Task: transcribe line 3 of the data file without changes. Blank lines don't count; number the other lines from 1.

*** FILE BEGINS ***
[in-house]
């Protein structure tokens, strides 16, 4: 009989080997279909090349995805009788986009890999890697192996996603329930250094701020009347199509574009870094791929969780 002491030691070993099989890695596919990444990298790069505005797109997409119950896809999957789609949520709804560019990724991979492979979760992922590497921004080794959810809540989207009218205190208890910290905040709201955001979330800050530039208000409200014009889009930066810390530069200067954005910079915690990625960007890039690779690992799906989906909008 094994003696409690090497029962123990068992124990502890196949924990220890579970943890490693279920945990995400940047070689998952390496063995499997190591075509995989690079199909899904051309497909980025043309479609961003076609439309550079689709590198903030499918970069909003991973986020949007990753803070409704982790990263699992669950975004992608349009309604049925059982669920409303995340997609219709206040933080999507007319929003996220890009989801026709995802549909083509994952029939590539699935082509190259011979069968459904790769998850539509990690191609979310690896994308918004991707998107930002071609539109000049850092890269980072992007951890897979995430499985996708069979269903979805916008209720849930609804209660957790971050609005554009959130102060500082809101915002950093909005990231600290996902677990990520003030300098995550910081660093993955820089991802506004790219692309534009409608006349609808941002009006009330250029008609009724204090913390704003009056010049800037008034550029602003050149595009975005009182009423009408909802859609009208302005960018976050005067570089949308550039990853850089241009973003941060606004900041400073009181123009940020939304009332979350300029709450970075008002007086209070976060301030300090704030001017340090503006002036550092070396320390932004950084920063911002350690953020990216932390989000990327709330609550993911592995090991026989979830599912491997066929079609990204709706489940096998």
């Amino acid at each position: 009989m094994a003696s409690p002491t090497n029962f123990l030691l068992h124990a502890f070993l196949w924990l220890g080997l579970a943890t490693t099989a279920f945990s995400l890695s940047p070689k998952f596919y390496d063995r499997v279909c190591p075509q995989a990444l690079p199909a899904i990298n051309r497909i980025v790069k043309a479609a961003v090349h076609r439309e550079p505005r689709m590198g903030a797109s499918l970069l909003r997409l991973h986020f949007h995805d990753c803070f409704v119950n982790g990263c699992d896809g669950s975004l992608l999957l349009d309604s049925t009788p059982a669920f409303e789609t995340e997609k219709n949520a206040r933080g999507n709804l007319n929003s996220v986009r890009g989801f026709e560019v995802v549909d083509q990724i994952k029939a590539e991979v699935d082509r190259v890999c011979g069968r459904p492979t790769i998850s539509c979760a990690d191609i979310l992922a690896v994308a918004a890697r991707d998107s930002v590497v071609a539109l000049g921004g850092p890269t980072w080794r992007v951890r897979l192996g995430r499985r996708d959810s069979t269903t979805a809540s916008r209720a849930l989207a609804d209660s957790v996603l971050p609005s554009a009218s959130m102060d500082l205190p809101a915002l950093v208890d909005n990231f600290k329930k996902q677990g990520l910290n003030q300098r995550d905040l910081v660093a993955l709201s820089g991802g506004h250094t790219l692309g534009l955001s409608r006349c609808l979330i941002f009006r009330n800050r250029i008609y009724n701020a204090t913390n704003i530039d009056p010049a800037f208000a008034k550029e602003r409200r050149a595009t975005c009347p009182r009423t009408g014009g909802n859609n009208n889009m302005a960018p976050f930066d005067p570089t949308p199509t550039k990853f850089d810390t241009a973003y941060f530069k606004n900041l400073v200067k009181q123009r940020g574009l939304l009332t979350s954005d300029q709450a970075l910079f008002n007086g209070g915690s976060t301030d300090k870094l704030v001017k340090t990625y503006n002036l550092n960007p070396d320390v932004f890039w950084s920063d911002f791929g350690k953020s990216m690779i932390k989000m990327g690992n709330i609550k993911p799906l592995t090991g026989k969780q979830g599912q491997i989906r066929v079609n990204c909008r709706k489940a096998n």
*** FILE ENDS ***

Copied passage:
């Amino acid at each position: 009989m094994a003696s409690p002491t090497n029962f123990l030691l068992h124990a502890f070993l196949w924990l220890g080997l579970a943890t490693t099989a279920f945990s995400l890695s940047p070689k998952f596919y390496d063995r499997v279909c190591p075509q995989a990444l690079p199909a899904i990298n051309r497909i980025v790069k043309a479609a961003v090349h076609r439309e550079p505005r689709m590198g903030a797109s499918l970069l909003r997409l991973h986020f949007h995805d990753c803070f409704v119950n982790g990263c699992d896809g669950s975004l992608l999957l349009d309604s049925t009788p059982a669920f409303e789609t995340e997609k219709n949520a206040r933080g999507n709804l007319n929003s996220v986009r890009g989801f026709e560019v995802v549909d083509q990724i994952k029939a590539e991979v699935d082509r190259v890999c011979g069968r459904p492979t790769i998850s539509c979760a990690d191609i979310l992922a690896v994308a918004a890697r991707d998107s930002v590497v071609a539109l000049g921004g850092p890269t980072w080794r992007v951890r897979l192996g995430r499985r996708d959810s069979t269903t979805a809540s916008r209720a849930l989207a609804d209660s957790v996603l971050p609005s554009a009218s959130m102060d500082l205190p809101a915002l950093v208890d909005n990231f600290k329930k996902q677990g990520l910290n003030q300098r995550d905040l910081v660093a993955l709201s820089g991802g506004h250094t790219l692309g534009l955001s409608r006349c609808l979330i941002f009006r009330n800050r250029i008609y009724n701020a204090t913390n704003i530039d009056p010049a800037f208000a008034k550029e602003r409200r050149a595009t975005c009347p009182r009423t009408g014009g909802n859609n009208n889009m302005a960018p976050f930066d005067p570089t949308p199509t550039k990853f850089d810390t241009a973003y941060f530069k606004n900041l400073v200067k009181q123009r940020g574009l939304l009332t979350s954005d300029q709450a970075l910079f008002n007086g209070g915690s976060t301030d300090k870094l704030v001017k340090t990625y503006n002036l550092n960007p070396d320390v932004f890039w950084s920063d911002f791929g350690k953020s990216m690779i932390k989000m990327g690992n709330i609550k993911p799906l592995t090991g026989k969780q979830g599912q491997i989906r066929v079609n990204c909008r709706k489940a096998n």